“I wonder if these comments you make are going too far in that you are trying to force your beliefs upon others using the threat of hell as your stick (my main problem with religion).”

        Laying aside the fact that Mr. Chillingworth never mentioned hell, I take issue with the notion that stating one’s beliefs relating to the consequences of this-or-that action amounts to “force.”

      • Snoodickle Says:

        You take issue? As in it offends you?

        P.S. Although Mr. Chillingworth never mentioned hell, don’t act like he doesn’t think we’re going there. (“we” meaning liberals).

      • Tevyeh Says:

        Wow. Now he can exert force on you just by *thinking* something? That’s Jedi-level stuff.

        Assuming, of course, you’ve accurately described his beliefs regarding hell. You may be surprised that there’s a diverity of opinions on that subject throughout the Christian world.

      • Snoodickle Says:

        I think the basic concept is that if you don’t love Jesus, you end up spending eternity with a fat guy in a red body suit who pokes you with a stick.

      • Tevyeh Says:

        And it’s an eternity of cloudborne harp practice if you do, right?

      • Snoodickle Says:

        It sounds insane doesn’t it? Yet billions of people believe that is what actually happens.

  3. Mickey mouse Says:

    I am glad to hear you are finally questioning your stance on contraceptives: “Sometimes I wonder whether the Catholic Church hasn’t been right about contraceptives all along”

  4. Mickey mouse Says:

    P.S. I like the new format – very sleek

  5. Snoodickle Says:

    Also, if not using contraceptives becomes the norm, then according to the article, men with masculine qualities (e.g. tall, big muscles, etc.), like myself, will flourish. So I would be fully in favor of banning birth control.

  6. Tevyeh Says:

    Notice how quickly the discussion of contraception’s possible downsides segues into the question of legal prohibition.


    • Yes, I sometimes wonder, if one subtracted the careless conflation of government with everything else (e.g., private charitable organizations)—and the conflation of considering something bad or good with wanting the government to prohibit or mandate it (or tax or subsidize it)—whether there would be anything left to liberalism. (I think there probably is more to liberalism than those things—but I do sometimes wonder how much more.)

      Or, as I put it in a previous conversation on this blog, “One of the differences between conservatives and liberals is that liberals make the leap effortlessly from thinking that a thing is good or bad to assuming that the government should mandate or prohibit it.

      • Snoodickle Says:

        In the interest of full disclosure, I couldn’t care less if the government prohibits contraceptives or not. My above comment regarding the government banning contraceptives was part of a poorly constructed joke that everyone apparently forgot to laugh at.

      • Tevyeh Says:

        I never thought you were seriously advocating a ban on contraceptives, I merely wanted to call attention to your introduction of this subject as somehow relevant—joking or otherwise—to the discussion. To my “classical liberal” mind, the subject of legal prohibition is generally—absent careful justification—a non-sequitur when introduced into a discussion like this one.

        Not so for many of my 21st century progressive friends—if an argument is made that a thing is “bad,” nothing, to their minds, flows more naturally from this judjment than a discussion of how government force can be brought to bear to correct this evil. “The careless conflation of government with everything else”…I like that summary of the phenomenon.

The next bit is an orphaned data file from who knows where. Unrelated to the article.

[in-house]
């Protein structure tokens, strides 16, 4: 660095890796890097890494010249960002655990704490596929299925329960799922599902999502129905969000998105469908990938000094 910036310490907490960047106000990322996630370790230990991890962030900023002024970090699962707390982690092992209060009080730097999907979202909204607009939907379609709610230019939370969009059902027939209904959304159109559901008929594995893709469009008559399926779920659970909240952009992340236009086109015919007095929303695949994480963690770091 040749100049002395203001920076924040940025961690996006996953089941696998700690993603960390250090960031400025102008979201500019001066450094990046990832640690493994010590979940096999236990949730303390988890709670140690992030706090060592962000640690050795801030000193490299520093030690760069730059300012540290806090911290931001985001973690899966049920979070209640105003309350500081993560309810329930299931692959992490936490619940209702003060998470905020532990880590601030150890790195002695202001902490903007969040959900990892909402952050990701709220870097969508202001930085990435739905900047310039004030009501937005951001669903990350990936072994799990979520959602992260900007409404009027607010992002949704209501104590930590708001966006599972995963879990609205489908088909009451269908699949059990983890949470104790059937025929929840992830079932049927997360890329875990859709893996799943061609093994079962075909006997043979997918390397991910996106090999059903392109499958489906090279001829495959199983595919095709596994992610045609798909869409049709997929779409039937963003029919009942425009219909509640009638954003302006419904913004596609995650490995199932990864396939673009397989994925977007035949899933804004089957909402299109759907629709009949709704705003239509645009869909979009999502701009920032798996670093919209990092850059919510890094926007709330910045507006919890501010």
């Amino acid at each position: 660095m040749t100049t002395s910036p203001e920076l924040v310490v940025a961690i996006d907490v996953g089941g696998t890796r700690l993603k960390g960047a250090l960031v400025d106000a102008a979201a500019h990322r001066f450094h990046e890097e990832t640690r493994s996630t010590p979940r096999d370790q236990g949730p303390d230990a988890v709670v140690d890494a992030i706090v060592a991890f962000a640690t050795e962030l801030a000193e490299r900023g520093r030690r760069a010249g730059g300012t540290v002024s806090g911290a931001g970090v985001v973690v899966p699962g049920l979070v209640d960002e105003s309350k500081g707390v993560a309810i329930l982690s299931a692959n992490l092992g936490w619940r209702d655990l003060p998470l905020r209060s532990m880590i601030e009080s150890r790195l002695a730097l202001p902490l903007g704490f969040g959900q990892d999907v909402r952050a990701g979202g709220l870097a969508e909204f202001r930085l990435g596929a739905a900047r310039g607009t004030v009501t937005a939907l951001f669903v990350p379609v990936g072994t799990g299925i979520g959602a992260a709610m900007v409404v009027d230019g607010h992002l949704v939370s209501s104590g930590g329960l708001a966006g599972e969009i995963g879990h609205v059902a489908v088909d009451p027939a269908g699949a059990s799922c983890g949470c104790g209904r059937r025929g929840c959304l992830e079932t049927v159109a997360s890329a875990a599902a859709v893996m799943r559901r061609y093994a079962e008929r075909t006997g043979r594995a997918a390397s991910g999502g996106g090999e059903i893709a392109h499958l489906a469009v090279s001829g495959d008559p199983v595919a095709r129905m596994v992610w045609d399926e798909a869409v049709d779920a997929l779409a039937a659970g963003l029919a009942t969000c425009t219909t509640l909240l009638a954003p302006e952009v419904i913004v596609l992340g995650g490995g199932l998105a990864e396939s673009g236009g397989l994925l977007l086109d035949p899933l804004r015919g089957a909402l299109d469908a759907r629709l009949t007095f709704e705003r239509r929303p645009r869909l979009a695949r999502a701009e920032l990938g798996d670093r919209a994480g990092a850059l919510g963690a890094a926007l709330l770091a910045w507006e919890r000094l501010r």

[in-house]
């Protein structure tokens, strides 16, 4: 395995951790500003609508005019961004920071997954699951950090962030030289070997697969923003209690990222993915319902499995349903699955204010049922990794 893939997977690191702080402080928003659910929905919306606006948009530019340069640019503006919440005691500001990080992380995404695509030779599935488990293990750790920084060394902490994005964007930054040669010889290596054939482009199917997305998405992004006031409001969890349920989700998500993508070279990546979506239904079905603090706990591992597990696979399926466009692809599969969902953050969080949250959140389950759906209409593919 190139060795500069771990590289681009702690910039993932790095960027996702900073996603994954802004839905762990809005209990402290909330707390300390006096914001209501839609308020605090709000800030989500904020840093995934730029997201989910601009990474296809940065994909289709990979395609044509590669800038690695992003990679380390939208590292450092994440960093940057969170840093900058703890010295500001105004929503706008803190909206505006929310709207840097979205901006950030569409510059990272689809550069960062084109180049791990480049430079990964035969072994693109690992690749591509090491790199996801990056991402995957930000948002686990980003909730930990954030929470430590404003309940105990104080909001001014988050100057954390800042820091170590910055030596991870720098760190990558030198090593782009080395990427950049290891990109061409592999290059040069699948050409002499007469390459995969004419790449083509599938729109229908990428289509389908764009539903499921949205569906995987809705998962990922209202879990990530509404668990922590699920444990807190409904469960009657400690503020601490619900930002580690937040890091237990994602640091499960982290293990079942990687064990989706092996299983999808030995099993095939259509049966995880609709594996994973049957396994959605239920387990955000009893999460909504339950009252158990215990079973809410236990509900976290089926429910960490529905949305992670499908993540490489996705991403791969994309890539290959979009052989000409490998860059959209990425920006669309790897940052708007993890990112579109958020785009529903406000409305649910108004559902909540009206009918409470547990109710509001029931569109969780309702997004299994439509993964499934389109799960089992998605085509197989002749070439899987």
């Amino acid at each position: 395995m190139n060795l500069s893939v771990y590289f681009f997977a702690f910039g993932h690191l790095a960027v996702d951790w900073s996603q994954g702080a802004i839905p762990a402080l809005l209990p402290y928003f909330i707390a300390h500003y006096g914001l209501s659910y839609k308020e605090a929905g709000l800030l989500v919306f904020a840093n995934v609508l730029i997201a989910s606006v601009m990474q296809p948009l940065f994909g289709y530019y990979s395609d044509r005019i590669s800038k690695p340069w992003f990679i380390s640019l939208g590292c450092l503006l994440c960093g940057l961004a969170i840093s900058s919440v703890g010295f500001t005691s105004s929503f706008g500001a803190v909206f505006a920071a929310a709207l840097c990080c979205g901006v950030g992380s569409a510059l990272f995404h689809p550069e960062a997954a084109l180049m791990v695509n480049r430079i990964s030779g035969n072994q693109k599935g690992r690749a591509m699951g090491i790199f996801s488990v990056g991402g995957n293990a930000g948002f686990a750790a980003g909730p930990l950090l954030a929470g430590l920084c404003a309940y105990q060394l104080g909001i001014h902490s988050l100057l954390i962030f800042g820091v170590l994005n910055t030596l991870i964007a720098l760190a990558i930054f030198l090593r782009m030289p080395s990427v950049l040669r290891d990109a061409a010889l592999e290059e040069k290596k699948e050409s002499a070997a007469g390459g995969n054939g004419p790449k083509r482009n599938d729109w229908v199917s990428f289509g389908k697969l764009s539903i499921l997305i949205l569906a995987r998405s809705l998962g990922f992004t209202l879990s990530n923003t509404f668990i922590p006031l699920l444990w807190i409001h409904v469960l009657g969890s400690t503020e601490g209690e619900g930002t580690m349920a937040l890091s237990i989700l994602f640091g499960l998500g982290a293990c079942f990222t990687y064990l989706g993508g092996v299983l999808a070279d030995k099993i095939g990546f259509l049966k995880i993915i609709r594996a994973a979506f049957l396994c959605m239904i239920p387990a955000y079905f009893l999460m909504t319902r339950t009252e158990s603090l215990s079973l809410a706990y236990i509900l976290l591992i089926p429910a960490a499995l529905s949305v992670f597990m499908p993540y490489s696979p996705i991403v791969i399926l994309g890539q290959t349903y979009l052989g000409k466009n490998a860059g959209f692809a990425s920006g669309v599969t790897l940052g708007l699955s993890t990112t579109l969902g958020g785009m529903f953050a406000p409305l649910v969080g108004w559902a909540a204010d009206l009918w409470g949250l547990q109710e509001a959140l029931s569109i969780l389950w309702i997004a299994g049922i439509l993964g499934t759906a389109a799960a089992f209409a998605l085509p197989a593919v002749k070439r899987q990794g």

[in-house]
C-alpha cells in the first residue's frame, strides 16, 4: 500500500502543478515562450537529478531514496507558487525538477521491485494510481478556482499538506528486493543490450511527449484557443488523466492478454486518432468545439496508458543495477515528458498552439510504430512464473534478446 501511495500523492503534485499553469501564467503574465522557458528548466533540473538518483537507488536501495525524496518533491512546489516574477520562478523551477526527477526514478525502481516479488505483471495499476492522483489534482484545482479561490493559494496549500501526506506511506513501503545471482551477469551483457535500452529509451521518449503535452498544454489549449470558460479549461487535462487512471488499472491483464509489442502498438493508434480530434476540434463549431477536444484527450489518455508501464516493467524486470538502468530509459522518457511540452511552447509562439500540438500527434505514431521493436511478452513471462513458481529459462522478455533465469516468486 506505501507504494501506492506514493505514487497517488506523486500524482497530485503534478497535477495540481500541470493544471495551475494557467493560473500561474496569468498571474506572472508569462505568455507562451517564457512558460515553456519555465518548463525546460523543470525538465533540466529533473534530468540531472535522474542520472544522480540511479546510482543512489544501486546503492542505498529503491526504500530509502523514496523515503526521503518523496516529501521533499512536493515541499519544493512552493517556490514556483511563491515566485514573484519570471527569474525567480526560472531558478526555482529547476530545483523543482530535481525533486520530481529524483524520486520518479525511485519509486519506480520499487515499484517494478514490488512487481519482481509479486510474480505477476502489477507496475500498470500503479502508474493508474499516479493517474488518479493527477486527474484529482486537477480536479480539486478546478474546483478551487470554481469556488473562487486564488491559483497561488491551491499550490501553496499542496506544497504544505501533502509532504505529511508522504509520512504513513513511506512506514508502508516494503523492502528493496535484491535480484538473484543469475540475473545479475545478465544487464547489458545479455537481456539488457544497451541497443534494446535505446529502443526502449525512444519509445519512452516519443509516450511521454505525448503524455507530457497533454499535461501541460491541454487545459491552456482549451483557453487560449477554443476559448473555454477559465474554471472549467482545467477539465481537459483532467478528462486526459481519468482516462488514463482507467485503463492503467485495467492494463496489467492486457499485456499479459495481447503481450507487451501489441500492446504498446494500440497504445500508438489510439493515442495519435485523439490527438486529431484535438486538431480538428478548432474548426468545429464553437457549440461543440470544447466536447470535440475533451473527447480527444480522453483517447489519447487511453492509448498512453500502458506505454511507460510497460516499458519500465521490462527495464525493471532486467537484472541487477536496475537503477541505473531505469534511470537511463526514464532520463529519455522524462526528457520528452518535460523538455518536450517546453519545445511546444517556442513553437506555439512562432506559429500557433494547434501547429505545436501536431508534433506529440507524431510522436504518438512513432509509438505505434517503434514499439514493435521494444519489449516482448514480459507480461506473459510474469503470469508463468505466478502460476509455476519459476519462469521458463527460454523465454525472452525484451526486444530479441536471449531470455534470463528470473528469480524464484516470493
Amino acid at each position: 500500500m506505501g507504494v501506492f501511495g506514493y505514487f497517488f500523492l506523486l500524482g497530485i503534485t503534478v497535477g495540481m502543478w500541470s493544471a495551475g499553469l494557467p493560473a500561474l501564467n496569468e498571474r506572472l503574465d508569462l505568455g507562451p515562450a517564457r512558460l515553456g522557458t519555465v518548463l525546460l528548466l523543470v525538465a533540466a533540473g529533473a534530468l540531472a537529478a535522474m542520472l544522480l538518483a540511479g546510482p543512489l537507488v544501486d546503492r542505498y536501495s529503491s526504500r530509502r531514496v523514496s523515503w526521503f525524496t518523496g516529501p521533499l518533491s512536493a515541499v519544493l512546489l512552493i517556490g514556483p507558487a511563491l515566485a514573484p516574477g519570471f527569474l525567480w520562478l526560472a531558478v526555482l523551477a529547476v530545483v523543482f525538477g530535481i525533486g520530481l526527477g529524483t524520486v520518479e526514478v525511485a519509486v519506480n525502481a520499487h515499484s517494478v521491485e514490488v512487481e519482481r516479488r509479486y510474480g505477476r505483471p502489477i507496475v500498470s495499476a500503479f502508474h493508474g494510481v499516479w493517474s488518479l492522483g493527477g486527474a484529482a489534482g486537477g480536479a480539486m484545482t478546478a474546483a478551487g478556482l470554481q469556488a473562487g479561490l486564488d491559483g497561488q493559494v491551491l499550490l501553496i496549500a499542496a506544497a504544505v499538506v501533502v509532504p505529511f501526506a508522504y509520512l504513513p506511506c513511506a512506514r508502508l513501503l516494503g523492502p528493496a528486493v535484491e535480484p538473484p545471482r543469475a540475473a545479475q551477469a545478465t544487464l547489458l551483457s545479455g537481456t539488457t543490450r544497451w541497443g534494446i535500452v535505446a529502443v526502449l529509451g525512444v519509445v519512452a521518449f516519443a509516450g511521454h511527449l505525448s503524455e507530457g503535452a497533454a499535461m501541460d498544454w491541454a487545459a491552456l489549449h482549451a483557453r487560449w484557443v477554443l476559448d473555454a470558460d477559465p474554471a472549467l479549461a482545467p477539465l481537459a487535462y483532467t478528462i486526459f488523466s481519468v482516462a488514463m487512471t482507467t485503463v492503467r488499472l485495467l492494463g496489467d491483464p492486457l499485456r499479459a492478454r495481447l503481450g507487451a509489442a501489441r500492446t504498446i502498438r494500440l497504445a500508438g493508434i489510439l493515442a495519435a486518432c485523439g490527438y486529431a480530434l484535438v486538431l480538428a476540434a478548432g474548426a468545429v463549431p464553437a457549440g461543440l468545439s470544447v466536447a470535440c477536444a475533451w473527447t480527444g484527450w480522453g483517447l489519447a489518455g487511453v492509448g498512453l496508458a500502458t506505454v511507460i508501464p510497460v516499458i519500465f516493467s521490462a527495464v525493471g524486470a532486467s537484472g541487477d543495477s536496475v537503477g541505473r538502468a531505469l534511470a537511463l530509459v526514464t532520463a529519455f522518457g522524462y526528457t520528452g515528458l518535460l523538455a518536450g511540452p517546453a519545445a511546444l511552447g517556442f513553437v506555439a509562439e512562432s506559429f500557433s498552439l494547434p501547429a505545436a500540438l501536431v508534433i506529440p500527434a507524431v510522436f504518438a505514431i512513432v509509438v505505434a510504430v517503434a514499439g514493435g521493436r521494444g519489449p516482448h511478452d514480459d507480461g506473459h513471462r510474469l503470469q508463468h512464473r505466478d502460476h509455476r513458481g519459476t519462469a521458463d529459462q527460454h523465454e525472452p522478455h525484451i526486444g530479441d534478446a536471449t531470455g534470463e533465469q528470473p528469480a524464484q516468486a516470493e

Again, I know you weren’t making a serious argument, but your leap to discussion of a ban—without explanation or justification—is nevertheless revealing.

      • Tevyeh Says:

        Wow…see M. Mouse’s comment below for a much more blatant example of the phenomenon I’m talking about. To Mr. Mouse, the judjment that a thing is “bad” does not merely *lead* to a discussion of government control, but any such conclusion is apparently *indistinguishable* from an argument for government control.

    • Snoodickle Says:

      Chilingworth, there is now a theory to explain your lack of logic and selective reasoning.

      http://www.nytimes.com/2011/06/15/arts/people-argue-just-to-win-scholars-assert.html?_r=1&hp

      • Tevyeh Says:

        Thanks for the link, Snoodickle. I now have a resource explaining the mental processes of everybody who disagrees with me.

        ‘Cuz, you know, it doesn’t apply to ME or anything…

  7. Mickey mouse Says:

    So we should limit contraceptives but not limit water usage? Remind me again of your definition of liberty? Do you think we should have claimed independence?

    – M. Mouse

  8. Snoodickle Says:

    So your beef with liberalism is that liberals immediately jump to the conclusion that the government should ban everything that’s bad, rather than discussing the reasons something is bad without introducing government into the dialogue. Conservatives, on the other hand, like to talk things through a little more thoroughly before they decide the government should or should not ban something, or maybe they will never discuss a government ban at all. And somehow this dichotomy fascinates you two to the point that we have spent almost an entire thread talking about it, when we should have been talking about why the government should ban contraceptives the whole time.

    • Tevyeh Says:

      Speaking for myself, I’d say you’ve described *one* of my “beefs” with 21st century liberalism. The phenomenon I’ve described is hardly unique to progressives–there are still plenty of social conservatives out there who would like to ban everything that you never saw in a 1950’s sitcom. However, over the past few decades American conservatism has incorporated an ever-growing libertarian streak, while American liberalism seems to be getting more and more fundamentally statist. Yes, you could say this development “fascinates” me, and informs many of my political positions.

      Now, on to the discussion of abortion and/or gay marriage in five…four…three…